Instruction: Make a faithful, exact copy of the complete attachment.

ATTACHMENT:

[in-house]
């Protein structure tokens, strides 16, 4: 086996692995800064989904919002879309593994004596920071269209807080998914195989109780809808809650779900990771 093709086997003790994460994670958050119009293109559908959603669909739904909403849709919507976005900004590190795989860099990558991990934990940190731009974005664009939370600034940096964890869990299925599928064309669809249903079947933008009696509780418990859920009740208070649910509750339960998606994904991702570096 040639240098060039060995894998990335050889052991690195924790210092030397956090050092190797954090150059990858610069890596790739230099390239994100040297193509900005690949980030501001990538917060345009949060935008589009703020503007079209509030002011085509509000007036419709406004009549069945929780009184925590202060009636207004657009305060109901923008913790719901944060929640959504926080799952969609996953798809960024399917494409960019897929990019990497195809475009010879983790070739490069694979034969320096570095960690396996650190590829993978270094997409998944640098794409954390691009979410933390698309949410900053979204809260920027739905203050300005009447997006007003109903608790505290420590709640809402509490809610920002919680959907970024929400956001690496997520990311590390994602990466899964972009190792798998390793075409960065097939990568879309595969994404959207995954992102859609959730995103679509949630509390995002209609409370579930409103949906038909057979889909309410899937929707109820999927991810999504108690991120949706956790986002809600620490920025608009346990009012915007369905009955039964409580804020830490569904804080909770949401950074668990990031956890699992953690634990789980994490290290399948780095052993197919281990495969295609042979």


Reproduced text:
[in-house]
């Protein structure tokens, strides 16, 4: 086996692995800064989904919002879309593994004596920071269209807080998914195989109780809808809650779900990771 093709086997003790994460994670958050119009293109559908959603669909739904909403849709919507976005900004590190795989860099990558991990934990940190731009974005664009939370600034940096964890869990299925599928064309669809249903079947933008009696509780418990859920009740208070649910509750339960998606994904991702570096 040639240098060039060995894998990335050889052991690195924790210092030397956090050092190797954090150059990858610069890596790739230099390239994100040297193509900005690949980030501001990538917060345009949060935008589009703020503007079209509030002011085509509000007036419709406004009549069945929780009184925590202060009636207004657009305060109901923008913790719901944060929640959504926080799952969609996953798809960024399917494409960019897929990019990497195809475009010879983790070739490069694979034969320096570095960690396996650190590829993978270094997409998944640098794409954390691009979410933390698309949410900053979204809260920027739905203050300005009447997006007003109903608790505290420590709640809402509490809610920002919680959907970024929400956001690496997520990311590390994602990466899964972009190792798998390793075409960065097939990568879309595969994404959207995954992102859609959730995103679509949630509390995002209609409370579930409103949906038909057979889909309410899937929707109820999927991810999504108690991120949706956790986002809600620490920025608009346990009012915007369905009955039964409580804020830490569904804080909770949401950074668990990031956890699992953690634990789980994490290290399948780095052993197919281990495969295609042979």